As humans we have changed a lot over time. Vast periods of time have seen us adapt and evolve—from hunting for food to ordering online and as our behaviour has changed, our brains have developed.
But even though we no longer live in caves, some of our ancient hardwiring still prevails and designs behaviour. Behavioural science shines a light on the whys and wherefores of human behaviour and shows how, unless we consciously override our hardwiring and put deliberate strategies in place, many of us may pay dearly and live less-than-optimal lives.
It’s been said that failing to plan is tantamount to planning to fail. And when it comes to financial success, a plan that enables you to enjoy your current lifestyle and reach your longer term goals often means the difference between a comfortable successful life and the opposite. But planning can be an issue for many people.
As science1 shows, we’re hardwired to act in the present moment with little thought of what tomorrow may bring. We naturally put things off and more than that: we discount the importance of our own futures and fool ourselves into thinking an immediate reward is more valuable than a larger future benefit2.
When we were cave people, acting for the moment made sense. We lived for today and dealt with tomorrow if and when it arrived. In fact, our survival hinged on the ability to act quickly and make the most of the present. Life was unpredictable and, as one example, the threat of available food being taken was easily avoidable—simply act now and eat.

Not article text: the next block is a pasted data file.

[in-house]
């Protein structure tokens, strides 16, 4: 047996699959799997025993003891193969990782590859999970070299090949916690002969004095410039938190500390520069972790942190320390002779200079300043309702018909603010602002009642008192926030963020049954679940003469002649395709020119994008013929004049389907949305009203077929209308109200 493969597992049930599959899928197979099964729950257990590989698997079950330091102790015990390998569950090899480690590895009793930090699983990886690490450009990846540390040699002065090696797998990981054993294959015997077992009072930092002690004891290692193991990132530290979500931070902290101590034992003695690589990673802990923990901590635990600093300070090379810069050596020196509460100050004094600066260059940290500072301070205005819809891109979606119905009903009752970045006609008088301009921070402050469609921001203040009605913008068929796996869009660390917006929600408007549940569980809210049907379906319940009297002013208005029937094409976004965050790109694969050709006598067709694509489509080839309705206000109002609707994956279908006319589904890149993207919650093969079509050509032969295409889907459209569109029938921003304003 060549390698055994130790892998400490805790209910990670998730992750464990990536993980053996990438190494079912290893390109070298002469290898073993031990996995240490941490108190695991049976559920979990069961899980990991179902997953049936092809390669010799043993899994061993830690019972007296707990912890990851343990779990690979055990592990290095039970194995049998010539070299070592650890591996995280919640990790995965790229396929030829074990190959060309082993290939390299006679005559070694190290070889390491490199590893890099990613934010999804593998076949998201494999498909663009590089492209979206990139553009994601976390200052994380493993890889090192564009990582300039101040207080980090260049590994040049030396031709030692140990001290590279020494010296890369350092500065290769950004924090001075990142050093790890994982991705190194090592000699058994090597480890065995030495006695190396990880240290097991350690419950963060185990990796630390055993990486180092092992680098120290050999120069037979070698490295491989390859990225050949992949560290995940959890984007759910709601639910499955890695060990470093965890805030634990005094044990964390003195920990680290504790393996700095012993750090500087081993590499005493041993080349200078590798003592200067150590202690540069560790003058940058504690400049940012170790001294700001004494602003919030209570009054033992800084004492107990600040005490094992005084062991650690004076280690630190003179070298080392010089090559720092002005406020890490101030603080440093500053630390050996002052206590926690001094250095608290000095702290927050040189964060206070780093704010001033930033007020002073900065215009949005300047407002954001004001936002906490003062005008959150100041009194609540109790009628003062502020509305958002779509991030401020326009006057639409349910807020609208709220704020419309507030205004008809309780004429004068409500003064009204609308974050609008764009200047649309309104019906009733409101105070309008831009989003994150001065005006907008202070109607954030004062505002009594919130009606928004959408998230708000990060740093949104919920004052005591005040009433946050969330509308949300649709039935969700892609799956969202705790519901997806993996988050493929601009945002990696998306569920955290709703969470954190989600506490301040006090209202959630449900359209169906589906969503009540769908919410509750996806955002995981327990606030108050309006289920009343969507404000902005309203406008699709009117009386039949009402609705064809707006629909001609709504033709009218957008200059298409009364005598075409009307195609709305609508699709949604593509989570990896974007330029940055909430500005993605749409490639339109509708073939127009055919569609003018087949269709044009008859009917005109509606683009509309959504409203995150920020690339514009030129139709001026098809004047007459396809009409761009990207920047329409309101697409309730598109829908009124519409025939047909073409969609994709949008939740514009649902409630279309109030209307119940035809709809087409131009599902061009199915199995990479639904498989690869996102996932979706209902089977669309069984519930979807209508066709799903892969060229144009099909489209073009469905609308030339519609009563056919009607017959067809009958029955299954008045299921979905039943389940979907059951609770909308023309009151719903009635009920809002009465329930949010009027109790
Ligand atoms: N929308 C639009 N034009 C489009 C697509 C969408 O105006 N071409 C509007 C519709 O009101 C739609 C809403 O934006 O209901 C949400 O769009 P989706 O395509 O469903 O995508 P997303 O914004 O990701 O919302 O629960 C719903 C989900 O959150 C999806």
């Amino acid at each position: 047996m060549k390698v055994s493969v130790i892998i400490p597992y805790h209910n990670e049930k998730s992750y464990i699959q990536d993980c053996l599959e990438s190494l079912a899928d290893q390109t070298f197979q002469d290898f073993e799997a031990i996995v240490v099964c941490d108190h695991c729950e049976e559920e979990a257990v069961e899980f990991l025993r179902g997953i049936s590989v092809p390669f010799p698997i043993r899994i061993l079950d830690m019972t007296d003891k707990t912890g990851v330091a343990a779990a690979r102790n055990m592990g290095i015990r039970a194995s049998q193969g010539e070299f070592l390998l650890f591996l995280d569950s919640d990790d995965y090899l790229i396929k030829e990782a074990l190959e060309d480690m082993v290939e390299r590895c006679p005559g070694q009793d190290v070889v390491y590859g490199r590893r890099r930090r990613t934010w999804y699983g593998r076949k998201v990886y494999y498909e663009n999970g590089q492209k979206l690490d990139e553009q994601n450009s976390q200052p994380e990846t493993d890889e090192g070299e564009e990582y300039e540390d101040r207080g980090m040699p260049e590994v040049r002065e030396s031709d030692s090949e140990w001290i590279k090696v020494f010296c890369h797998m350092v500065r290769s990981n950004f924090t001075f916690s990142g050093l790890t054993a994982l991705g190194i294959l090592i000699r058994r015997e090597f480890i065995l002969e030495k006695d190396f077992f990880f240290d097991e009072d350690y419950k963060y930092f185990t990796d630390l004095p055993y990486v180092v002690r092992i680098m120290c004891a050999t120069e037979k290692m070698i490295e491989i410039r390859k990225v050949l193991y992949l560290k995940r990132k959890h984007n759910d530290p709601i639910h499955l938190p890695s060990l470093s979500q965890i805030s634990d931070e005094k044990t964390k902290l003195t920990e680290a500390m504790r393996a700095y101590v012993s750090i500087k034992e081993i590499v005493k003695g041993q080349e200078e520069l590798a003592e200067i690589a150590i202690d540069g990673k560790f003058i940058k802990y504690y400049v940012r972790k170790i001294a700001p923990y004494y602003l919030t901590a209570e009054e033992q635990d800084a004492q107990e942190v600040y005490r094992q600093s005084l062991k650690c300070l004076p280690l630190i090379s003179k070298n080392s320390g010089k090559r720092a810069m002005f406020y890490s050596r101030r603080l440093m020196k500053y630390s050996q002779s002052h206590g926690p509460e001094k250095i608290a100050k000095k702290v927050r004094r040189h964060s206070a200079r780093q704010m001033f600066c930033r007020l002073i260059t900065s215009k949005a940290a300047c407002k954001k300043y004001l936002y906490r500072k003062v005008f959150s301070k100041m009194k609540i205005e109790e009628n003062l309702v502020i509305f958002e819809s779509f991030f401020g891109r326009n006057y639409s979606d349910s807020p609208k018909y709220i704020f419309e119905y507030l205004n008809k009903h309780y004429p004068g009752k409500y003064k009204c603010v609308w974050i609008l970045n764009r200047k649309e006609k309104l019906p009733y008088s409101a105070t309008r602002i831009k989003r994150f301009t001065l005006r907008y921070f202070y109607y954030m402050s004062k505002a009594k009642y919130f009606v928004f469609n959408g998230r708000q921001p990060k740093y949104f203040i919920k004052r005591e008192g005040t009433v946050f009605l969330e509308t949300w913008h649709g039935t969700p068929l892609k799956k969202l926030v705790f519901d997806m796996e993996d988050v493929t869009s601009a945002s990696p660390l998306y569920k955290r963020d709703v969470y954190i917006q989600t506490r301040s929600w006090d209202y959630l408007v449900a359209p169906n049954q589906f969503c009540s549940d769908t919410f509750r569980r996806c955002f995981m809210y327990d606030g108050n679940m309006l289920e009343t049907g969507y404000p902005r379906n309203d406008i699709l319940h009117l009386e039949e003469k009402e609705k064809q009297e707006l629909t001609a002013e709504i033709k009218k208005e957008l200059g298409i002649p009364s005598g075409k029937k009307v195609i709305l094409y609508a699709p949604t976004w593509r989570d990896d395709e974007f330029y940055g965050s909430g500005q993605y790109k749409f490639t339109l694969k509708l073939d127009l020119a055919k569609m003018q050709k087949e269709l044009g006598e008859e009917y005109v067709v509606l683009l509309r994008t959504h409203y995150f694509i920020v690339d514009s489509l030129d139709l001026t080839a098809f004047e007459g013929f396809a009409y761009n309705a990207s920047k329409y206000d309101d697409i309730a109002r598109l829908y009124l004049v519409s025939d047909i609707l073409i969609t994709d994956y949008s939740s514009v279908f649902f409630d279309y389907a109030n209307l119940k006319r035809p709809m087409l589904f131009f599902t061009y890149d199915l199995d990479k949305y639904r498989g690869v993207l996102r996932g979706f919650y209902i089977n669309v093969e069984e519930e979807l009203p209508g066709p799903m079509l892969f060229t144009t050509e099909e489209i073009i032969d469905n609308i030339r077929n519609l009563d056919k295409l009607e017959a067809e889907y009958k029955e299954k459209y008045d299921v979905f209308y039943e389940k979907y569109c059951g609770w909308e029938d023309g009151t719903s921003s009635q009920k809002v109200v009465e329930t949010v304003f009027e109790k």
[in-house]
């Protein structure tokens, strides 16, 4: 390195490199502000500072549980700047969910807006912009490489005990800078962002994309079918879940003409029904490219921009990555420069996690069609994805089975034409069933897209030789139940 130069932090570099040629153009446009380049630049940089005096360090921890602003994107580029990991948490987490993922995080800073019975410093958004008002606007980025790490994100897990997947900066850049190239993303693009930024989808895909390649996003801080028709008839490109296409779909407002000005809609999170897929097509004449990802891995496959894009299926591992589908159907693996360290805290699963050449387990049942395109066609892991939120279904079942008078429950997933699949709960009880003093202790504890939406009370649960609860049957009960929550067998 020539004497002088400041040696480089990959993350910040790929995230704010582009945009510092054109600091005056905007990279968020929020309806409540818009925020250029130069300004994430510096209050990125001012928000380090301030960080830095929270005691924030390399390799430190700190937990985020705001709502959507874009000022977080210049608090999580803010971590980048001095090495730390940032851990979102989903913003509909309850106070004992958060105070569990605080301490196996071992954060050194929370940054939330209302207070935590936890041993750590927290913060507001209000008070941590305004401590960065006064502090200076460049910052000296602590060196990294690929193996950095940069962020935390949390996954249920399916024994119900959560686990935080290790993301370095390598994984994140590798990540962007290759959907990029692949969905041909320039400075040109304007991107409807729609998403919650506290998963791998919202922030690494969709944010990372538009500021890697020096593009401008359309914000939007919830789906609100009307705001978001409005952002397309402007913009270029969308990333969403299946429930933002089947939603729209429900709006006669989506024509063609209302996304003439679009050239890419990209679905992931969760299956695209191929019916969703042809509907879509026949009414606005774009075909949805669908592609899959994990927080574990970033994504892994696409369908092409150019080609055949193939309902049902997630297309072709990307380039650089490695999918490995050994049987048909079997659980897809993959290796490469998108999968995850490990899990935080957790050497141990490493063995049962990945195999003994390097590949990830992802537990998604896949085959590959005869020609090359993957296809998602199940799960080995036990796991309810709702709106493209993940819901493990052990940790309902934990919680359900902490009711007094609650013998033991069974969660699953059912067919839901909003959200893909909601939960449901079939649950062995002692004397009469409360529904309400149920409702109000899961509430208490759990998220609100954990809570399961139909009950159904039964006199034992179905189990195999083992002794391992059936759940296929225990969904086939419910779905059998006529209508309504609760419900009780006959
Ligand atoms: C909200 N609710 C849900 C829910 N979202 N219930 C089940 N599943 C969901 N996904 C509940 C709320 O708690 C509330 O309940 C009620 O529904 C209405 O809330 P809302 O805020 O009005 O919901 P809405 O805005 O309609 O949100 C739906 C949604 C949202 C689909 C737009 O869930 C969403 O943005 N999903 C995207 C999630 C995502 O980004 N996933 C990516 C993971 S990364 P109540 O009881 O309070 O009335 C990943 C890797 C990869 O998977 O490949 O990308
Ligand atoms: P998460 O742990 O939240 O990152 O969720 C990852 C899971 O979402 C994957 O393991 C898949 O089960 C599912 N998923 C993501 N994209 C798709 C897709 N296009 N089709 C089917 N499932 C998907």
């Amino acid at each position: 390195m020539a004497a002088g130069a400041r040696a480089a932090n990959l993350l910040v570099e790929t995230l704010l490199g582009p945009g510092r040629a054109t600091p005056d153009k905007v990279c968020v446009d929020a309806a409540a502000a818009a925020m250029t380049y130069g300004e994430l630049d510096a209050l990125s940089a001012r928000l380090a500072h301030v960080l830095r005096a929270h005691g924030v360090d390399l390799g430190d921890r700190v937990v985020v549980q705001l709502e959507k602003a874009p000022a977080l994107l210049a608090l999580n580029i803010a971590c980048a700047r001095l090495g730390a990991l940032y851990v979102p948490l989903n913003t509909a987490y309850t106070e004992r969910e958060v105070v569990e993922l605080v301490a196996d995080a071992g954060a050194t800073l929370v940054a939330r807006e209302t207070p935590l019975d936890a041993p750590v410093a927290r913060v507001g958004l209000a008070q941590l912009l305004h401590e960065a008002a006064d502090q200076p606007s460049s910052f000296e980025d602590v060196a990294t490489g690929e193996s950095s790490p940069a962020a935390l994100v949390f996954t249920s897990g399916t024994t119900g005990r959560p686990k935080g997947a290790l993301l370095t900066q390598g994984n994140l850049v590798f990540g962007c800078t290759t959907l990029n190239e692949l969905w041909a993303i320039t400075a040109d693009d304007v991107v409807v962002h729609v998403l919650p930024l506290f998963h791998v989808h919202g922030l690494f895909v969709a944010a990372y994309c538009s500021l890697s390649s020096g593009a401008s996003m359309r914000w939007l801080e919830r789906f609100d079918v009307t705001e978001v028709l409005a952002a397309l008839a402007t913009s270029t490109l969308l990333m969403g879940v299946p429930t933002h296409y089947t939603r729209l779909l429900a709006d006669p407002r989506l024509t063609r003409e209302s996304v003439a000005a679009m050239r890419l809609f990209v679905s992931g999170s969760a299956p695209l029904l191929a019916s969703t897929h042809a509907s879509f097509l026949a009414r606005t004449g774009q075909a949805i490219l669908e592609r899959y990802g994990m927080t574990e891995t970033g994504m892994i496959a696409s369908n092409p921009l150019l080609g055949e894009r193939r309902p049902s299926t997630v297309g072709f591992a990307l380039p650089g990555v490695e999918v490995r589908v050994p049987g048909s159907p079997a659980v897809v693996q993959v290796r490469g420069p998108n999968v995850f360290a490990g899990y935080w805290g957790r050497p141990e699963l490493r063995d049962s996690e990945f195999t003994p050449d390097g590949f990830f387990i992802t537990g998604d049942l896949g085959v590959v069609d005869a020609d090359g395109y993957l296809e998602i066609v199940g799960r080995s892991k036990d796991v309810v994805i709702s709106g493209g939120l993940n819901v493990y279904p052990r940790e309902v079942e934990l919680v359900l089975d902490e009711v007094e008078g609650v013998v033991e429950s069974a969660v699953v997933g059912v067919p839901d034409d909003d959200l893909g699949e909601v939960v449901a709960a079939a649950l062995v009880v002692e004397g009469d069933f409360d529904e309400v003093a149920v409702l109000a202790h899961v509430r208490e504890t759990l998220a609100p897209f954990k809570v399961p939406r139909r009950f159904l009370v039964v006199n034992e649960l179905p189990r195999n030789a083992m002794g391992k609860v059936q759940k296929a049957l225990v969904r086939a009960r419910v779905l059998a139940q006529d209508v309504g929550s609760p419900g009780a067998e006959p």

These days, focussing on the moment is something science has shown we are still hardwired to do, but it’s often at the expense of a comfortable future. In this day and age when living day to day or pay cheque to pay cheque can leave us high and dry, our hardwiring is one of the biggest obstacles to effective financial decision making.
It may be part of being human but the implications that discounting the future can have on our own financial lives can be profoundly negative.
Behavioural science helps us understand how our own behaviour can work against us and set us up to live futures which are unpredictable and unstable. But the insights from behavioural science can also help empower us to make more effective financial decisions.
With an awareness of our hardwired tendency to discount the future and put off important financial decisions we can take a conscious and rational approach and override our natural short-sightedness.
By setting and achieving goals you can promote positive financial behaviour. The act of consciously setting goals can help you imagine your own future more vividly and in turn, help you act more effectively and realistically in your own best interests.
Regularly tracking and reviewing goals can help remind you of your future. It can overpower the subconscious hardwiring that works against the need to plan ahead by reinforcing a logical state of mind.
Even if your human hardwiring is presenting challenges for you, you can achieve your goals and be better off.
As the new financial year dawns, give yourself the future you deserve. Don’t give in to the tendency to put things off and come and meet with us so we can chat about putting plans in place—this time next year you could be in a much stronger financial position.
Curious about how we can help?
1 Thaler, Richard T, (1991). Some Empirical Evidence on Dynamic Inconsistency.
2 Such behavioural science concepts which challenge the assumption of human rationality prevailing in modern economic theory, well documented by experts such as Daniel Kahneman, Israeli-American psychologist noted for his work on the psychology of judgment and decision-making and behavioral economics which he was awarded the 2002 Nobel Memorial Prize in Economic Sciences.